Pentagon Researchers Find That The U.S. Is Weak In Asia As China Tensions Boil

( According to a study released by the US Department of Defense in April 2022, the US military’s logistics capabilities are “inadequate” to fight probable wars in Asia.

The Pentagon’s planned financial allocation for the Pacific Deterrence Initiative (PDI) until 2023 is detailed in the document, with a persistent focus on China as the pacing challenge.

According to the statement, the money will increase the US military presence in Asia, improve logistics, conduct drills, create infrastructure, and assist friends and partners in the Indo-Pacific area in developing defense capabilities.

The Pentagon claimed that the current theater logistics posture and force sustainment capacity are insufficient to enable operations in a contested environment.

According to the document, more jet fuel storage is needed at the USMC air station in Iwakuni, Japan, to enable strategic en route refueling operations and force projection.

According to the Pentagon, the Yokota Air Base in Japan does not have the on-site fuel storage capacity to meet prolonged operations requirements.

It was said that bulk tanks would hold the war reserve jet fuel necessary to maintain contingency operations awaiting replenishment by tanker ships. This approach also allows for more cost-effective fuel replenishment and minimizes the number of resupply cycles required to meet the air station’s needs.

The Biden administration’s budget request for fiscal 2023 contains a $773 billion investment plan for the Department of Defense, which is a 4.1 percent increase above the authorized level for fiscal 2022.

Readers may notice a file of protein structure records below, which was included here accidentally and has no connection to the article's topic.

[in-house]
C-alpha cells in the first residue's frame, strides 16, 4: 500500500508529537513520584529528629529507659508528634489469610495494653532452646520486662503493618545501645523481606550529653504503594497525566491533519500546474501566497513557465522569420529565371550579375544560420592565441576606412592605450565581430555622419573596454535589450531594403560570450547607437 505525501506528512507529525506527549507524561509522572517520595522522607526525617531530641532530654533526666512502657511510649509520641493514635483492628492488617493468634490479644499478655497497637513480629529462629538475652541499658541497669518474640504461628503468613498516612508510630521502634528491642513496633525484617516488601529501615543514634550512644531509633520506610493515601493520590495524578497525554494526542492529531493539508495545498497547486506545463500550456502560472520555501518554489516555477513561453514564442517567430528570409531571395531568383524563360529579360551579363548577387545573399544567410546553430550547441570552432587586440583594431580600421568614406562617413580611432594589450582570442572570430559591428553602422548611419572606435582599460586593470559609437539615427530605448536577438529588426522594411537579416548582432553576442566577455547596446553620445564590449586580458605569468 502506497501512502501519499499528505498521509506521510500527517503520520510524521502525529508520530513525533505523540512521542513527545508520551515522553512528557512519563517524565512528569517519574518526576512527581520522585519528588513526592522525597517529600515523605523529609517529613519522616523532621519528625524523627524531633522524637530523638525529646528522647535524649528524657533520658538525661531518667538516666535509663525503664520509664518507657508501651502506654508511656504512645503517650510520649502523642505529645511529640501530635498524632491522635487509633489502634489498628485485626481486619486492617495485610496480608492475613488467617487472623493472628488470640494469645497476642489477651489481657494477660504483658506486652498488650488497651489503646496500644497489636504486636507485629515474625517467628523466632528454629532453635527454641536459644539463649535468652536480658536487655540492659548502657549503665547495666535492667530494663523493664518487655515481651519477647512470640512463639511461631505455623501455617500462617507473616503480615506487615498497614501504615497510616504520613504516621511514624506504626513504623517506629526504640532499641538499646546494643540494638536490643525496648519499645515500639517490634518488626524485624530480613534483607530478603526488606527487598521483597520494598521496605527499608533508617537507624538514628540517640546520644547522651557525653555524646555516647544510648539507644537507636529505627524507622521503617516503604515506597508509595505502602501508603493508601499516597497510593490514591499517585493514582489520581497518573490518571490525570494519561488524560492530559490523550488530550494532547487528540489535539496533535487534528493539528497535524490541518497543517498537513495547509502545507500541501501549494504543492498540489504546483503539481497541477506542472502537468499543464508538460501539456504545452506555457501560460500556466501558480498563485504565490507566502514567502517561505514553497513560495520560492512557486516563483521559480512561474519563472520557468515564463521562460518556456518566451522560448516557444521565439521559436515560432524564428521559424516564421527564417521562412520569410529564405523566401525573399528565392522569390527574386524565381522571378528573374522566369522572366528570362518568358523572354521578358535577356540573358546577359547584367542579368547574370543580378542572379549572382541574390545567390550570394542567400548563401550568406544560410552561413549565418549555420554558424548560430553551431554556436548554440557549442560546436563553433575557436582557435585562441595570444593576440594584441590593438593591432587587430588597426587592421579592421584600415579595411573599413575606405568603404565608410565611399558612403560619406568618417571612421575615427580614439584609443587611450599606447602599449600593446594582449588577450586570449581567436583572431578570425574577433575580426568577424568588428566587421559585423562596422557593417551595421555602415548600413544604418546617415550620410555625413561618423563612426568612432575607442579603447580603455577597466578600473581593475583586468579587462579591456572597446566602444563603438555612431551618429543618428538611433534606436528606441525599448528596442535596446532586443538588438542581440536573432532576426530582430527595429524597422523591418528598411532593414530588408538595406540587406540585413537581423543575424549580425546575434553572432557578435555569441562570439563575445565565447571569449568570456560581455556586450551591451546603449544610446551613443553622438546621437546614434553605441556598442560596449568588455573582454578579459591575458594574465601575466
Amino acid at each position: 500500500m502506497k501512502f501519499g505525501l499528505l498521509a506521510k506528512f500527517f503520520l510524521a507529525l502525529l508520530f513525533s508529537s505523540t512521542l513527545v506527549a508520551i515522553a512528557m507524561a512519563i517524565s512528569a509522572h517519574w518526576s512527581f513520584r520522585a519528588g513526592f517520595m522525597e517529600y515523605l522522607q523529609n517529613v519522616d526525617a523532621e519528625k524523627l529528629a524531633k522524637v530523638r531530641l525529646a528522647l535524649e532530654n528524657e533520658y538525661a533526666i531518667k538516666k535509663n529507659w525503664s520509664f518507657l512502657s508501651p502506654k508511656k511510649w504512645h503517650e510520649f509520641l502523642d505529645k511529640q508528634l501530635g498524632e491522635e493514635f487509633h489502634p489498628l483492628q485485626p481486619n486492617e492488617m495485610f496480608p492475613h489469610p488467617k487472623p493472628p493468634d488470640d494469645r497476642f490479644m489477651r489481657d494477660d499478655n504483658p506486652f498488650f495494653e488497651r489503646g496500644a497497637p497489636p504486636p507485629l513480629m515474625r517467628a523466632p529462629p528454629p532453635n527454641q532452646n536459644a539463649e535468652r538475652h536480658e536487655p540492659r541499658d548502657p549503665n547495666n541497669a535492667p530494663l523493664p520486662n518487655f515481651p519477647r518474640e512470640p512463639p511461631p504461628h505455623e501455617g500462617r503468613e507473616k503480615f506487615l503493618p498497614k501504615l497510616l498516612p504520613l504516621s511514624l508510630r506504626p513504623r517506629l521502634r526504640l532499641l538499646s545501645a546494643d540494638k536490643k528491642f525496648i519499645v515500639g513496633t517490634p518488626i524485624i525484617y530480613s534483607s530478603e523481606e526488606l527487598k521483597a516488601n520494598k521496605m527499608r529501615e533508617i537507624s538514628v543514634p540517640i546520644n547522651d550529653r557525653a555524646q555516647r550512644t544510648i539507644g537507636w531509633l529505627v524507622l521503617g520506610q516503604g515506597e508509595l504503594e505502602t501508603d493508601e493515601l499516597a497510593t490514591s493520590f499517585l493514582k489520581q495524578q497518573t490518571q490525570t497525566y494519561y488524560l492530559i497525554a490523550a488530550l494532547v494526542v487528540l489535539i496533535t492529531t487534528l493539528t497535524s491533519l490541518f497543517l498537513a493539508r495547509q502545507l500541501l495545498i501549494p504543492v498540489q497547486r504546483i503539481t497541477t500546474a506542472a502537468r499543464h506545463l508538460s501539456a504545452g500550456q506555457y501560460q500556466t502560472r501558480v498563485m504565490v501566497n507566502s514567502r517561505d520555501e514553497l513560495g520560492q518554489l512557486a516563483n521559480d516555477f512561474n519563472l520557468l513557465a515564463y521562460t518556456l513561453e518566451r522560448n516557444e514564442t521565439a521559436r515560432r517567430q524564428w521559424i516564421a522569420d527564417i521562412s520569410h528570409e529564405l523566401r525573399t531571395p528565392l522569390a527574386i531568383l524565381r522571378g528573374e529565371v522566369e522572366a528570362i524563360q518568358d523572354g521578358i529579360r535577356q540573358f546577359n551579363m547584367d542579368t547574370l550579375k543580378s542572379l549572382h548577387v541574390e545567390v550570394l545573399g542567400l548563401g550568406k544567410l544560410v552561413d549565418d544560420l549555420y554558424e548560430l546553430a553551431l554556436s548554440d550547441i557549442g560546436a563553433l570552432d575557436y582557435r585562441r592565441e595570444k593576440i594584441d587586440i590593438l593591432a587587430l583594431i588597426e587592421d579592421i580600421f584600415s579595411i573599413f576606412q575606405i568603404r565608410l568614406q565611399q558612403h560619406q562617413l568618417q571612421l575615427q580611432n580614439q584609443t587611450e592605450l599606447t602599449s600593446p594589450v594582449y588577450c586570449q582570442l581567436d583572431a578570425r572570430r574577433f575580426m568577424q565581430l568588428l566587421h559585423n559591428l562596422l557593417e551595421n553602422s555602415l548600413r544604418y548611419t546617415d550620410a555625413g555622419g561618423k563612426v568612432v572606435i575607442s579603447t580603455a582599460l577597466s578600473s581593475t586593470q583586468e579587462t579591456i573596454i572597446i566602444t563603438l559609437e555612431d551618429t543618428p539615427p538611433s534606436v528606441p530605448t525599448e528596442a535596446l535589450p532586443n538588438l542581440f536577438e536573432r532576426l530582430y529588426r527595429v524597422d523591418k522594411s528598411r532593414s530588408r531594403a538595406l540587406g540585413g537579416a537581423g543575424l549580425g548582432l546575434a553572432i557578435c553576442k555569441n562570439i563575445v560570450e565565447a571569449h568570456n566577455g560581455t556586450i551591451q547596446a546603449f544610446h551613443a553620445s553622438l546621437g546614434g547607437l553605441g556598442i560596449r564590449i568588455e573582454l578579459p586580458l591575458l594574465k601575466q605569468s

Joint Chiefs Chairman Gen. Mark Milley said the risk for substantial international confrontation between great powers is rising, not diminishing.
He told the Senate that we are now confronted with two global powers, China and Russia. They possess significant military capabilities and fundamentally seek to alter the present rules-based system fundamentally.

During his 42 years in the US military, Milley called the Russian invasion of Ukraine the biggest threat to Europe’s and maybe the world’s peace and security. China, on the other hand, remains America’s pacing threat.

Secretary of Defense Lloyd Austin stated that the $6.1 billion in the PDI will bolster Washington’s force posture, infrastructure, and preparedness in the Indo-Pacific area, including Guam’s missile defense.

Austin added that we must be prepared for challenges that know no boundaries, from pandemics to climate change. We also need to address the ongoing dangers presented by North Korea, Iran, and international terrorist groups.

In December last year, the Pentagon’s global defense review called for the strengthening of deploying new rotating fighter and bomber aircraft in Australia, implying that new B2 stealth bombers and F-22 and F-35 fighter jets may be deployed soon.
According to the assessment, the adjustments are essential to prevent possible Chinese military actions and threats from North Korea.

Mara Karlin, deputy undersecretary for policy at the Department of Defense, said that we’d see a spectrum of infrastructure enhancements in Guam, the Commonwealth of the Northern Mariana Islands, and Australia more widely across the Indo–Pacific.